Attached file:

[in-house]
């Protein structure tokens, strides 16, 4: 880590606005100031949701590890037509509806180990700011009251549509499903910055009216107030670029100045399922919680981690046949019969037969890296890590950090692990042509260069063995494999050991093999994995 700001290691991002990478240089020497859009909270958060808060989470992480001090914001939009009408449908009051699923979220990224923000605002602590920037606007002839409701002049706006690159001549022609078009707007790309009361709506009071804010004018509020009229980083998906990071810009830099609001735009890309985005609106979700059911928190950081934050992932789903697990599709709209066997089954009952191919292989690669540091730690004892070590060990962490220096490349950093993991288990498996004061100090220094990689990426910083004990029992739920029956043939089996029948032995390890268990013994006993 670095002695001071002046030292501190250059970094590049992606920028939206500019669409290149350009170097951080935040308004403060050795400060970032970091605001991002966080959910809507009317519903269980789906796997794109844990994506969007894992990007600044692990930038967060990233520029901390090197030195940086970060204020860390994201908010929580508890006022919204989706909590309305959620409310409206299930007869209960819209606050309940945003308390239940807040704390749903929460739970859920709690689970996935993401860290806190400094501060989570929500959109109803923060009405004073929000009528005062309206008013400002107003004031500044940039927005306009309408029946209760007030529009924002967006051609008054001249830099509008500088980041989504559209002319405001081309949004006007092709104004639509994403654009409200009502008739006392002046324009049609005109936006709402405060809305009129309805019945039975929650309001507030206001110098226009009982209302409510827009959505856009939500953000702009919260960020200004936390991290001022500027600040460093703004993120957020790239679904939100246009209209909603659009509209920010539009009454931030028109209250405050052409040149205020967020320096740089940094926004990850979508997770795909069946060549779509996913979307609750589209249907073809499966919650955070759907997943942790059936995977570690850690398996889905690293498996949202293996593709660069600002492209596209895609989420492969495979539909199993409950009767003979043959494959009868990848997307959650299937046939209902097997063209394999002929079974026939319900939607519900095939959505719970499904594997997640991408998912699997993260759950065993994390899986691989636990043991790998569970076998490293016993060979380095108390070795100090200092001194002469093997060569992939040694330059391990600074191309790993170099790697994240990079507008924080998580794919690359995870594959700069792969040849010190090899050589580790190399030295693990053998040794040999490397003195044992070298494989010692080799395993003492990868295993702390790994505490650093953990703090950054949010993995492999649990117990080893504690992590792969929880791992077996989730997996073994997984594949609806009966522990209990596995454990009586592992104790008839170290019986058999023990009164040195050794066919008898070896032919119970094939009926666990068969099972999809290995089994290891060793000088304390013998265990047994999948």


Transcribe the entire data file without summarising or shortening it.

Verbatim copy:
[in-house]
């Protein structure tokens, strides 16, 4: 880590606005100031949701590890037509509806180990700011009251549509499903910055009216107030670029100045399922919680981690046949019969037969890296890590950090692990042509260069063995494999050991093999994995 700001290691991002990478240089020497859009909270958060808060989470992480001090914001939009009408449908009051699923979220990224923000605002602590920037606007002839409701002049706006690159001549022609078009707007790309009361709506009071804010004018509020009229980083998906990071810009830099609001735009890309985005609106979700059911928190950081934050992932789903697990599709709209066997089954009952191919292989690669540091730690004892070590060990962490220096490349950093993991288990498996004061100090220094990689990426910083004990029992739920029956043939089996029948032995390890268990013994006993 670095002695001071002046030292501190250059970094590049992606920028939206500019669409290149350009170097951080935040308004403060050795400060970032970091605001991002966080959910809507009317519903269980789906796997794109844990994506969007894992990007600044692990930038967060990233520029901390090197030195940086970060204020860390994201908010929580508890006022919204989706909590309305959620409310409206299930007869209960819209606050309940945003308390239940807040704390749903929460739970859920709690689970996935993401860290806190400094501060989570929500959109109803923060009405004073929000009528005062309206008013400002107003004031500044940039927005306009309408029946209760007030529009924002967006051609008054001249830099509008500088980041989504559209002319405001081309949004006007092709104004639509994403654009409200009502008739006392002046324009049609005109936006709402405060809305009129309805019945039975929650309001507030206001110098226009009982209302409510827009959505856009939500953000702009919260960020200004936390991290001022500027600040460093703004993120957020790239679904939100246009209209909603659009509209920010539009009454931030028109209250405050052409040149205020967020320096740089940094926004990850979508997770795909069946060549779509996913979307609750589209249907073809499966919650955070759907997943942790059936995977570690850690398996889905690293498996949202293996593709660069600002492209596209895609989420492969495979539909199993409950009767003979043959494959009868990848997307959650299937046939209902097997063209394999002929079974026939319900939607519900095939959505719970499904594997997640991408998912699997993260759950065993994390899986691989636990043991790998569970076998490293016993060979380095108390070795100090200092001194002469093997060569992939040694330059391990600074191309790993170099790697994240990079507008924080998580794919690359995870594959700069792969040849010190090899050589580790190399030295693990053998040794040999490397003195044992070298494989010692080799395993003492990868295993702390790994505490650093953990703090950054949010993995492999649990117990080893504690992590792969929880791992077996989730997996073994997984594949609806009966522990209990596995454990009586592992104790008839170290019986058999023990009164040195050794066919008898070896032919119970094939009926666990068969099972999809290995089994290891060793000088304390013998265990047994999948």